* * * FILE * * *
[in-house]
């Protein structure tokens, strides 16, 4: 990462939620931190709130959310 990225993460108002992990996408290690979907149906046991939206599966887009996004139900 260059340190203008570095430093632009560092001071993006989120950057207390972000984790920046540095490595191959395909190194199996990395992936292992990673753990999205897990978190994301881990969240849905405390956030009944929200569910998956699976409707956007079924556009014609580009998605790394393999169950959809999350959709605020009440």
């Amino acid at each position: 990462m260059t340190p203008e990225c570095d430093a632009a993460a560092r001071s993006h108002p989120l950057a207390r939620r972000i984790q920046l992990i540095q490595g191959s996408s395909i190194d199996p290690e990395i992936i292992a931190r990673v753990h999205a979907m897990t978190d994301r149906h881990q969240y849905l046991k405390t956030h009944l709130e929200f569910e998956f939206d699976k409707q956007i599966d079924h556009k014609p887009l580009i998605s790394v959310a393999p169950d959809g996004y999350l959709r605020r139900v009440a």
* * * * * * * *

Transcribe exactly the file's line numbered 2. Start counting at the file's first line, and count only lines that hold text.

């Protein structure tokens, strides 16, 4: 990462939620931190709130959310 990225993460108002992990996408290690979907149906046991939206599966887009996004139900 260059340190203008570095430093632009560092001071993006989120950057207390972000984790920046540095490595191959395909190194199996990395992936292992990673753990999205897990978190994301881990969240849905405390956030009944929200569910998956699976409707956007079924556009014609580009998605790394393999169950959809999350959709605020009440």